‘You see these roads?’ asks Tío Angel, as we look down on Segovia.
It’s an oppressively hot day in the late 1980s. He has brought me along on a work trip, and we have far to go, but for now he has pulled over and we stand overlooking the town.
‘In the summer, on weekends, they are full- full of cars, full of people from Madrid coming here … coming here just to eat cochinillo’.
And as he tells me about queues of Madrileños enduring stifling heat and frustration, travelling a couple of hours for lunch, just to eat one of those classic dishes of the region, something clicks. I probably don’t realise quite how it reverberates for years to come. It’s a sentence which opens new vistas: the idea of a single meal as something worth serious commitment and time, of effort; food as a reason in and of itself. Of making a journey just to eat something special.
Even as someone whose family grew and sold wine and owned multiple bars and restaurants, he was tye one who went the extra mile. Literally: he once drove 100 of them because he had heard of some fantastic beans, perhaps for a fabada. I suppose you’d call him a foodie but there was never anything so smugly self-congratulatory about him. Just a love of good things.
Years later, he collects me from Madrid’s Barajas, then drives us north to home. We end up in some cool, dimly lit bodega. We order until the table is groaning. Hours later, happy and sated, I offer to pay. And he half-rises, stretches across and mimes slapping me across both cheeks. Don’t insult me, he laughs. You are my guest. I get to pay.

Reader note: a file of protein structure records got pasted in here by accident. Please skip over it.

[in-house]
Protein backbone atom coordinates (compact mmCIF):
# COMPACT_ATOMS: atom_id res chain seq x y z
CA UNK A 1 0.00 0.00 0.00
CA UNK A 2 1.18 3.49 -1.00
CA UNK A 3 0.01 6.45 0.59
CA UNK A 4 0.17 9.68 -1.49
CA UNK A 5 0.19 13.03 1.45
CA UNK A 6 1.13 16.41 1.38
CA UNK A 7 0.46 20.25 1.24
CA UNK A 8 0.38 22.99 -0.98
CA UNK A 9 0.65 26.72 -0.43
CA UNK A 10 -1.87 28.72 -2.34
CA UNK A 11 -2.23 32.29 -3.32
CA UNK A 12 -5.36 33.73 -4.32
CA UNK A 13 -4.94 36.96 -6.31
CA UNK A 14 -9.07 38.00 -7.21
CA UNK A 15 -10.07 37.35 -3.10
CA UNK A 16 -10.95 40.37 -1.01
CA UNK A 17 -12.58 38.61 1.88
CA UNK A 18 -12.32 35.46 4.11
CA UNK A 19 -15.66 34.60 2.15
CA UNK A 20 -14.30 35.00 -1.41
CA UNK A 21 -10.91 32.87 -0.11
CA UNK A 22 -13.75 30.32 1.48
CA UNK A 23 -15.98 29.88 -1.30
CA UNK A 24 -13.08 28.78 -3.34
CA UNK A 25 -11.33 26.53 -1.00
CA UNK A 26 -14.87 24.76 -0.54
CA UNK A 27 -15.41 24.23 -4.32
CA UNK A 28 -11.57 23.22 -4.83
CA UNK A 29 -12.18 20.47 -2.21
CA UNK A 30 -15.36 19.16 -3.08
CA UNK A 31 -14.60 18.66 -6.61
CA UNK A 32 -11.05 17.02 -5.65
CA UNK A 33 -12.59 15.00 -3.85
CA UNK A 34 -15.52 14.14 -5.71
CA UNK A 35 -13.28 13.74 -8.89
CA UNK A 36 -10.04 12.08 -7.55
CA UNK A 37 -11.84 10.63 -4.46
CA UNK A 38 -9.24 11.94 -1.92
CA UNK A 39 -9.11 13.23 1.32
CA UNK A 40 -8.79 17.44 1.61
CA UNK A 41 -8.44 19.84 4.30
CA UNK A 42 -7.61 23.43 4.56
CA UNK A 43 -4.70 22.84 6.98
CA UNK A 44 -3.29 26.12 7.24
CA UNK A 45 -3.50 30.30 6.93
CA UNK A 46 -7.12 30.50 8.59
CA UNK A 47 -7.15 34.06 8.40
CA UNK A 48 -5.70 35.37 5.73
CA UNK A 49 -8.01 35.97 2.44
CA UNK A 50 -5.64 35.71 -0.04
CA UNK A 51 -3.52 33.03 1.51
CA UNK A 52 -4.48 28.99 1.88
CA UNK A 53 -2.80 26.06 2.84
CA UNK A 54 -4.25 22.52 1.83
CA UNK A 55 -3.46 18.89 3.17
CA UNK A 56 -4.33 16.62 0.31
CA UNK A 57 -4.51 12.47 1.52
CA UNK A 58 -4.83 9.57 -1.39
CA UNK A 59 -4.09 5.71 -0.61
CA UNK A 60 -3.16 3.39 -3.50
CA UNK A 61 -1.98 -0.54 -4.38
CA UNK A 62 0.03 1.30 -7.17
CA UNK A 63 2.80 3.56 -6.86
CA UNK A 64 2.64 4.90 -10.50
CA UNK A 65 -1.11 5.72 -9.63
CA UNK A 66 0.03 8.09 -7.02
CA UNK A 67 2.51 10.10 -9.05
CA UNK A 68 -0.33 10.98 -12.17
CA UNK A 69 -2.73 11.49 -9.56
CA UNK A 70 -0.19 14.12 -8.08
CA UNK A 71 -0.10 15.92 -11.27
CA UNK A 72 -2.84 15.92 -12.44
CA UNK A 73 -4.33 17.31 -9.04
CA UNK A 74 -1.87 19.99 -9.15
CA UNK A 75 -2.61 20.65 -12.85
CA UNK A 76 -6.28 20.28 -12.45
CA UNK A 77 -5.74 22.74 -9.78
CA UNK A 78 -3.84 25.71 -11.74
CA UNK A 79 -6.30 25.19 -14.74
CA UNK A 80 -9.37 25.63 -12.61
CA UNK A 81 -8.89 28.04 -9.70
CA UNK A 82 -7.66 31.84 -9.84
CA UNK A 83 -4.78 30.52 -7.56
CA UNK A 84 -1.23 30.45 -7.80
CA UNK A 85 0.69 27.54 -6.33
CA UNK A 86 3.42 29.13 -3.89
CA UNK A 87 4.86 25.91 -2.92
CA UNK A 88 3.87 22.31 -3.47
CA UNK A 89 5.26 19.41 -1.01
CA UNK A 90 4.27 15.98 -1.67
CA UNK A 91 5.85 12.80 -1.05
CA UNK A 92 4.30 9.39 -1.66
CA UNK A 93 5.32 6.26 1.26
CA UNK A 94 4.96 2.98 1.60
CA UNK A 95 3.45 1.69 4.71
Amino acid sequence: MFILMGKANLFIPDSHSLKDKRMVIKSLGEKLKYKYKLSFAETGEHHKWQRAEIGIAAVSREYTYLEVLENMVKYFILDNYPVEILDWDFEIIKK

In my early thirties he makes me an offer. Run my restaurant for me, he says, his gold tooth winking conspiratorially.
He had had a simple but perfect idea: open a little place with wood burning ovens, specialising in classic Castillian asados, cochinillo and lechazo, yet miles from their native region. In Benicassim on the Valencian coast, where city dwellers escaped for cooling breezes, and would enjoy an unexpected taste of home. It’ll be the hardest job you ever have, he promises. You’ll start the ovens at 5am and work eighteen hours a day. You’ll never be so hot or so uncomfortable or so tired, but do that for three months and you’ll make enough to take the rest of the year off.
Having just remarried, I have to say no. And as a principle, I don’t believe in regrets. But that moment is as close as I get.
And today he died. He raged so hard against that dying light. He was a complex man: there is much we wouldn’t agree on. But he left me with these memories and principles. The thing he hated most about his body turning against him, among all the ravages of illness, was being robbed of his enjoyment of food. So now his pain is over. I feel hollowed out, but that will change.
Descansa en paz, Tío. Se te extrañará.
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This blog is a very simple thing.
I won’t try to sell you any hand lotion, exercise programmes, coffee syrups or Patagonian nose flutes. You won’t find tips on dating, ‘wellness’ or yoga mats.
I write because I love it (and food, as indicated by my increasing girth). Greed happens to be my Deadly Sin of choice, but at least it is never shy of providing me with subject matter.
A simple thing, then: all you get is me wittering on semi-coherently about places I’ve eaten at; hence a ‘restaurant blog’ rather than a ‘food blog’, although there are a few recipes scattered throughout.
From mezze to Michelin ‘fine dining’ and all points in between.